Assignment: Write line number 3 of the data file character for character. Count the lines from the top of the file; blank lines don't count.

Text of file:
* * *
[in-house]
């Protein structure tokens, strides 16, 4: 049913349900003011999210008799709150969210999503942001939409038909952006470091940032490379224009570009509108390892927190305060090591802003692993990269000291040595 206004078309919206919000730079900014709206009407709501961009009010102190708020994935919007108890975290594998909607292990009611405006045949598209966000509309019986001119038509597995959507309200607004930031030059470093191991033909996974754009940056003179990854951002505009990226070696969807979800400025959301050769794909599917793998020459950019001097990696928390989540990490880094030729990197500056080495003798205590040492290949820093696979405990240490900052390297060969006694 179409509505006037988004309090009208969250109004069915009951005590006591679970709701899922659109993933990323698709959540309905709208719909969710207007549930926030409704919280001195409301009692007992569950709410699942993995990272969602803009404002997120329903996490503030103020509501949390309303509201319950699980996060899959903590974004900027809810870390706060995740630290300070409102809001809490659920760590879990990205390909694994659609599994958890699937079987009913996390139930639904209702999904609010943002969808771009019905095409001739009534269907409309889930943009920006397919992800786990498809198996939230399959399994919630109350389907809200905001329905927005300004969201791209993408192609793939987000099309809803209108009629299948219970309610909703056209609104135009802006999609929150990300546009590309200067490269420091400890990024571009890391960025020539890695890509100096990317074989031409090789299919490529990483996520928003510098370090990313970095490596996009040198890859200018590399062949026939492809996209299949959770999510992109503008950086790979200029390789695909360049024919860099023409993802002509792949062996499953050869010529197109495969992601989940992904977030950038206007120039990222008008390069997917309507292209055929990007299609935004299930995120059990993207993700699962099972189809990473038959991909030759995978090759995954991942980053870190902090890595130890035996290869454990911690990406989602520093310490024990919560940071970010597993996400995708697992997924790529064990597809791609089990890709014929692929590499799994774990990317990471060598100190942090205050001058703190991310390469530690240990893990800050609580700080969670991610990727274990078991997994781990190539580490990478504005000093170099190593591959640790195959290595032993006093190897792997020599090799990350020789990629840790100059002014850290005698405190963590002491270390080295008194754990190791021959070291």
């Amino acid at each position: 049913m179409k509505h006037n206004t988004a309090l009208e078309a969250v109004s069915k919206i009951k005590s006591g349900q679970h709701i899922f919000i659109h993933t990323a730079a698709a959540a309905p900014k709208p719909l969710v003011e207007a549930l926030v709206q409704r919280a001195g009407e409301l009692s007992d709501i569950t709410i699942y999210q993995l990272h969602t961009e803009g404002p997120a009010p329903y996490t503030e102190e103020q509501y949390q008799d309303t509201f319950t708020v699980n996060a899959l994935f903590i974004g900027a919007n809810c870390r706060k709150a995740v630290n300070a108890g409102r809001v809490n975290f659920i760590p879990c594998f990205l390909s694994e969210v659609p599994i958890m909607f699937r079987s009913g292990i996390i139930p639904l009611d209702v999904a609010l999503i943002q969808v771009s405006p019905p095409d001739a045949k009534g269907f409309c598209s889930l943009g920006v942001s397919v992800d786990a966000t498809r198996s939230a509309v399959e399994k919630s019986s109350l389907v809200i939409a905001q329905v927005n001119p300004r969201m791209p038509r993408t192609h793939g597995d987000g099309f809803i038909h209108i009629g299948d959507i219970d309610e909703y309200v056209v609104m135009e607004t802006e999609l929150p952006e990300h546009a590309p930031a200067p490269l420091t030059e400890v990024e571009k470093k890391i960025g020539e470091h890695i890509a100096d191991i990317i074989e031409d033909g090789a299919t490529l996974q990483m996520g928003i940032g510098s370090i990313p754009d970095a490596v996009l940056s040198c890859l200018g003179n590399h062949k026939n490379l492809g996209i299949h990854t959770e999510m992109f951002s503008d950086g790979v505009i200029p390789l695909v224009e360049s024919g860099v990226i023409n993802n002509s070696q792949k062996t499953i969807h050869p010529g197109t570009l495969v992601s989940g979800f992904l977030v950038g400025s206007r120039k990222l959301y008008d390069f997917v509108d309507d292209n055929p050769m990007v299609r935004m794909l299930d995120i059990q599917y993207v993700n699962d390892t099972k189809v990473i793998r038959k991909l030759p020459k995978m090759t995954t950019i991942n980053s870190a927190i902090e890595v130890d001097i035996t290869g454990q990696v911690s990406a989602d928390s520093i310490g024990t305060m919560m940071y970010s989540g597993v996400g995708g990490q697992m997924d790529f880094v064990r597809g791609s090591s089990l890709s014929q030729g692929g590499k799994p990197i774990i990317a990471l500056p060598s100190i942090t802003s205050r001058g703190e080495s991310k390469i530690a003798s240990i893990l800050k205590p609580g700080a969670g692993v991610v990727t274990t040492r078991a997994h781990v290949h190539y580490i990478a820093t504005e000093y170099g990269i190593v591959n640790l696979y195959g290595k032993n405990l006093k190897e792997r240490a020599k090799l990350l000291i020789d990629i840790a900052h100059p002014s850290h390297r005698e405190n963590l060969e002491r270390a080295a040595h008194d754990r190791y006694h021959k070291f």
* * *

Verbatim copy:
């Amino acid at each position: 049913m179409k509505h006037n206004t988004a309090l009208e078309a969250v109004s069915k919206i009951k005590s006591g349900q679970h709701i899922f919000i659109h993933t990323a730079a698709a959540a309905p900014k709208p719909l969710v003011e207007a549930l926030v709206q409704r919280a001195g009407e409301l009692s007992d709501i569950t709410i699942y999210q993995l990272h969602t961009e803009g404002p997120a009010p329903y996490t503030e102190e103020q509501y949390q008799d309303t509201f319950t708020v699980n996060a899959l994935f903590i974004g900027a919007n809810c870390r706060k709150a995740v630290n300070a108890g409102r809001v809490n975290f659920i760590p879990c594998f990205l390909s694994e969210v659609p599994i958890m909607f699937r079987s009913g292990i996390i139930p639904l009611d209702v999904a609010l999503i943002q969808v771009s405006p019905p095409d001739a045949k009534g269907f409309c598209s889930l943009g920006v942001s397919v992800d786990a966000t498809r198996s939230a509309v399959e399994k919630s019986s109350l389907v809200i939409a905001q329905v927005n001119p300004r969201m791209p038509r993408t192609h793939g597995d987000g099309f809803i038909h209108i009629g299948d959507i219970d309610e909703y309200v056209v609104m135009e607004t802006e999609l929150p952006e990300h546009a590309p930031a200067p490269l420091t030059e400890v990024e571009k470093k890391i960025g020539e470091h890695i890509a100096d191991i990317i074989e031409d033909g090789a299919t490529l996974q990483m996520g928003i940032g510098s370090i990313p754009d970095a490596v996009l940056s040198c890859l200018g003179n590399h062949k026939n490379l492809g996209i299949h990854t959770e999510m992109f951002s503008d950086g790979v505009i200029p390789l695909v224009e360049s024919g860099v990226i023409n993802n002509s070696q792949k062996t499953i969807h050869p010529g197109t570009l495969v992601s989940g979800f992904l977030v950038g400025s206007r120039k990222l959301y008008d390069f997917v509108d309507d292209n055929p050769m990007v299609r935004m794909l299930d995120i059990q599917y993207v993700n699962d390892t099972k189809v990473i793998r038959k991909l030759p020459k995978m090759t995954t950019i991942n980053s870190a927190i902090e890595v130890d001097i035996t290869g454990q990696v911690s990406a989602d928390s520093i310490g024990t305060m919560m940071y970010s989540g597993v996400g995708g990490q697992m997924d790529f880094v064990r597809g791609s090591s089990l890709s014929q030729g692929g590499k799994p990197i774990i990317a990471l500056p060598s100190i942090t802003s205050r001058g703190e080495s991310k390469i530690a003798s240990i893990l800050k205590p609580g700080a969670g692993v991610v990727t274990t040492r078991a997994h781990v290949h190539y580490i990478a820093t504005e000093y170099g990269i190593v591959n640790l696979y195959g290595k032993n405990l006093k190897e792997r240490a020599k090799l990350l000291i020789d990629i840790a900052h100059p002014s850290h390297r005698e405190n963590l060969e002491r270390a080295a040595h008194d754990r190791y006694h021959k070291f």